Sunday, October 6, 2013

The Devil's Work


"I could tell by the way he acted that Marty Ransohoff, the producer of Eye of the Devil, was...in love with [Kim Novak]. Kim refused to be under his control and had just run off and married Richard Johnson, her co-star in her previous film. Marty suddenly canceled all of the expensive costumes I had designed. He told me, 'Take her to the May Company [a low-priced department store] and get her some clothes off the rack.'" -- Costume designer Vicky Tiel

Kim Novak in Kiss Me Stupid (MGM, 1964)
"I can't recall what Marty said to upset Kim, or if it justified her reaction, but I have an indelible vision of her stubbing out a cigarette in his one good eye..." -- Co-star David Hemmings

"Kim Novak's back injury has forced the suspension of shooting on her current movie...The $3,000,000 production was only a few days from completion...Miss Novak said she injured her back in a riding accident while on location shooting for the movie...Reports circulated that MGM is looking for a replacement for Miss Novak." -- Associated Press, November 26, 1965



"Deborah Kerr is to take over the role that Kim Novak was unable to complete in the $3 million film Eye of the Devil..." -- Associated Press, November 29, 1965

"I hoped they might be able to suspend production until I was well enough to return, but it seems that [co-star] David Niven and [director] Lee Thompson have commitments that make that impossible..." -- Kim Novak to the Associated Press, December 14, 1965

"A horrid lady..." -- David Niven's comment about Kim Novak in a letter to a friend


Julie Andrews [the producers' original choice to replace Novak] in Star! (20th Century Fox, 1968)
Deborah Kerr in Eye of the Devil (MGM, 1966)

9 comments:

  1. This is actually scheduled to show on TCM later this month for the first time I've ever seen it available. Already planned to catch it because of the cast but with this bit of extra backstory I'm more intrigued than ever!

    Speaking of the cast, today TCM showed that unusual short film, All Eyes on Sharon Tate. Surely meant as a promotional for both Sharon and Eye of the Devil, that was what she was working on at the time and they reference it frequently with snippets and brief interviews with Niven and others watching it is a poignant experience since she talks so hopefully of the future. How beautiful and full of promise she was.

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  2. I wondered what the story behind EYE OF THE DEVIL was (the film was thrown away here in the UK as a supporting feature, despite its two beautiful ingenues - Hemmings and Tate, both blonde angels - about to become '60s icons, (Hemmings with BLOW-UP). Hemmings in his entertaining memoirs stated that he had a brief fling with Kim, before she walked off the film. (He later directed her in his JUST A GIGOLO with Bowie & Dietrich (I love how their scene is filmed and cut with him in Berlin and Marlene in Paris, for her final moments on film). Kim though is an odd choice as Niven's wife in this French based drama - presumably Niven got his old pal Deborah cast - I wonder if they had to reshoot much. The movie itself is an entertaining time-waster, one of the 4 Niven and Kerr did together.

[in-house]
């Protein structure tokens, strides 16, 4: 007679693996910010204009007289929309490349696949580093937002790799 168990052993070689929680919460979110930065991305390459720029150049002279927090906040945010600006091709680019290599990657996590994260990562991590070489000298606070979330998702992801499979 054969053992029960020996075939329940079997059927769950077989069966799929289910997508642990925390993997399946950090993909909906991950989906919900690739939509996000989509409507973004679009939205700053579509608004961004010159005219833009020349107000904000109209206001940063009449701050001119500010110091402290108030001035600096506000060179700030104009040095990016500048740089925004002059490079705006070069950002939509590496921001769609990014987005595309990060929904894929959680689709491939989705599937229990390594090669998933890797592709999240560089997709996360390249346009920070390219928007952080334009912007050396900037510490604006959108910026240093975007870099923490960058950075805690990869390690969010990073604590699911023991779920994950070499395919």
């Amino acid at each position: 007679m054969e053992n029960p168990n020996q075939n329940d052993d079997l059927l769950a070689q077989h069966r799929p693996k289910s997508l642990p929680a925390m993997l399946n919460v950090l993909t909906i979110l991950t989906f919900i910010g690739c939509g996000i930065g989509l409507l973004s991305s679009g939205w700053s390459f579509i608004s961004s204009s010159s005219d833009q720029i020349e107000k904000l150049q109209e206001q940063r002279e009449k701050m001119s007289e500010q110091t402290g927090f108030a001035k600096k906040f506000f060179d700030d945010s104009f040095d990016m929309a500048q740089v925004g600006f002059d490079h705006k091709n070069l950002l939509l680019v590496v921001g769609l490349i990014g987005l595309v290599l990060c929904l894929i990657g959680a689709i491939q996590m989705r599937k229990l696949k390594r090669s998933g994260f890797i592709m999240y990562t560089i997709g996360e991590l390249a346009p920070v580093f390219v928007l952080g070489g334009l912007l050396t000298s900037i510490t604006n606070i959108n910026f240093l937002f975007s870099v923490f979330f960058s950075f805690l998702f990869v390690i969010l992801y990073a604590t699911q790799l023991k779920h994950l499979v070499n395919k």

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    1. The initial casting of Novak IS indeed a head scratcher, but it -- and her subsequent withdrawal (and most latter day accounts have her being fired, with her injury used to save face) probably stem from the producer's lust for her, and their eventual blow up. Certainly, it's odd to have two such similar, beautiful leading ladies (Novak and Tate) in the same film. Deborah Kerr provides greater contrast, and one can certainly believe her as Mrs. David Niven more easily than believing Novak!

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  3. I will check this out on TCM later this month. Thanks for the heads-up! I have seen the "All Eyes on Sharon Tate" short film, and agree that it is a poignant experience.

    I wonder how many more scenes Kim had to film when she left. If it was only a few days from completion, I would think they could have worked around that and make a few adjustments. Of course, if there were still some pivotal scenes with her left to film, they would not have been able to do that. It must have cost them a pretty penny to have all her scenes refilmed with Deborah in her place.

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    1. Because the official story was that Novak was injured during filming, I believe the producers were able to get the insurance company to take the hit for the cost of refilming. Apparently, Novak had completed at least 80% of her scenes, so the film basically had to be completely reshot. It was in production in 1965 but didn't get its full release until 1967.

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    1. Eye of The Devil is a dark, peculiar film, and I think Deborah Kerr is superior to Kim Novak in every way.

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  5. Brace yourselves for a different voice coming out of Sharon's gorgeous mouth. That was jarring in the extreme for me when I saw it, but it was an interesting movie anyway.

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  6. Yes, it began in 1965, but by the time it was eventually released David Hemmings was the hot new start as BLOW-UP was the sensation of the time. MGM cut their losses with EYE OF THE DEVIL and released it as the lower part of a double feature on general release, here in the UK at any rate.

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